Institution of Marriage

Mains Marks Booster     3rd August 2023        

Marriage as not a mere convention, but an implicit condition of human society.” Dr. Radhakrishnan

Marriage is a social sanction of the union and it is accomplished by different rituals and ceremonies. It is institution devised for the expression and development of love.

Types of Marriage

Monogamy: Monogamy is the only form of marriage found in most societies; a man marries one woman, raises children within the wedlock and performs all rites with his mate.

Polygamy: Polygamy is defined as marriage between one person and two or more spouses simultaneously. It exists in two main forms:

  • Polygmy, where one man is married to several women.
  • Polyandry, where one woman is married to several men.

Levirate: Levirate is a form of marriage under which a woman is taken as the wife of the late husband’s younger brother.


Issue related to Marriages 

  • Forced marriages: In some cultures, individuals may be coerced or forced into marriages against their will, often leading to a lack of consent and potential violation of human rights.
  • Child marriage: Child marriage involves marrying children, usually below the age of 18. It deprives them of their childhood, education, and opportunities, and poses various health and social risks.
  • Arranged marriages: Arranged marriages are a cultural practice in which families or intermediaries play a significant role in selecting spouses for individuals. While some arranged marriages are successful, others may result in compatibility issues, lack of personal choice, or unequal power dynamics.
  • Dowry system: The dowry system involves the practice of giving substantial gifts or payments from the bride's family to the groom's family during marriage. This can lead to financial burden, exploitation, and gender-based violence.
  • Gender inequality: In many societies, marriage is affected by gender inequality. Women may face discrimination, limited decision-making power, unequal distribution of household chores, and unequal access to resources and opportunities within the marriage.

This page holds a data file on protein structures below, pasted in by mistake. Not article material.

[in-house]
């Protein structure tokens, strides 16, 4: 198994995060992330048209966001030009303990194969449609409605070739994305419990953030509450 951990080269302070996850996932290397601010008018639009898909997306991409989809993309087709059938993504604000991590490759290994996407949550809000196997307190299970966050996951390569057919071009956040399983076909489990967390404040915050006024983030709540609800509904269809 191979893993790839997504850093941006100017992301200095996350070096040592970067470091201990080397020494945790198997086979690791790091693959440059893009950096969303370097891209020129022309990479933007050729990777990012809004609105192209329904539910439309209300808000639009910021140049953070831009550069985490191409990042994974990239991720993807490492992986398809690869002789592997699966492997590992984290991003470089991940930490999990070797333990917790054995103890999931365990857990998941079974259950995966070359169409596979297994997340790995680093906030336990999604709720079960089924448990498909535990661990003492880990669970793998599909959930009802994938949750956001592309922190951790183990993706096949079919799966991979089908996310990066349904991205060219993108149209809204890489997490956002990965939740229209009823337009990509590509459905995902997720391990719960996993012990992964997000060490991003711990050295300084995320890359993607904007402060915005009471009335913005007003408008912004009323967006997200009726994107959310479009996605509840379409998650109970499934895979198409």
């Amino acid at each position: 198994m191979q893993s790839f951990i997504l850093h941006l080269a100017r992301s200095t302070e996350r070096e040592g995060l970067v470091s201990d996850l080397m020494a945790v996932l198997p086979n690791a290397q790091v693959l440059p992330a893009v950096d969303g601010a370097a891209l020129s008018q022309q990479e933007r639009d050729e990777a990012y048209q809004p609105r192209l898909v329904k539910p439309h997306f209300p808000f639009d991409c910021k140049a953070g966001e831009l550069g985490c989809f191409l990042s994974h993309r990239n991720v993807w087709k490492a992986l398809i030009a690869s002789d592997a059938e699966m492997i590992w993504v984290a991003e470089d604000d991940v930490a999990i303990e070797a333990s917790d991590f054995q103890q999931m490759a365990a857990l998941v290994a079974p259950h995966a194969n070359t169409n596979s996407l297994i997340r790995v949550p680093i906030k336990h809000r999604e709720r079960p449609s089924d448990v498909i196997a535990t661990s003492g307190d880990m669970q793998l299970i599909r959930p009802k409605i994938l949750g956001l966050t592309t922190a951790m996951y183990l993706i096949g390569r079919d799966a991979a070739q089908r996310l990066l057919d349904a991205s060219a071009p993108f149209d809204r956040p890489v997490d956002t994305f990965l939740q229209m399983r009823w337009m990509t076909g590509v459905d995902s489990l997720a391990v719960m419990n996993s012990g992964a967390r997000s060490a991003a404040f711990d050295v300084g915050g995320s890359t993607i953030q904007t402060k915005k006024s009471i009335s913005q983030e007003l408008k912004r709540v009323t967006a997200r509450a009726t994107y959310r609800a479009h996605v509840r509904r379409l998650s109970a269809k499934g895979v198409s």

• Interfaith or intercultural marriages: Marriages between individuals from different religious or cultural backgrounds can face challenges related to acceptance, understanding, and compatibility, particularly when families or communities hold rigid beliefs or traditions.
  • Marital abuse: Domestic violence and abuse can occur within marriages, affecting both men and women. Physical, emotional, and financial abuse can lead to severe consequences and long-lasting trauma.
  • Same-sex marriage: In some countries or societies, same-sex marriages face legal and societal challenges, including discrimination, lack of recognition, and denial of legal rights and protections.
  • Divorce and separation: Marital breakdown, divorce, and separation can lead to emotional distress, legal disputes, financial instability, and challenges in co-parenting, affecting both individuals and their families

Current issues related marriage

  • The Court has been hearing multiple petitioners’ requests for legal recognition of same-sex marriages under a special law.
  • The petitioners cited the Special Marriage Act, 1954, which provides a civil marriage for couples who cannot marry under their personal law, and appealed to the Court to extend the right to the LGBTQIA+ community, by making the “marriage between any two persons” gender neutral.
  • NRI marriages in India face challenges of abandonment, fraud, and financial exploitation. Jurisdictional complexities and cultural differences complicate redressal. Government initiatives aim to provide support and raise awareness.
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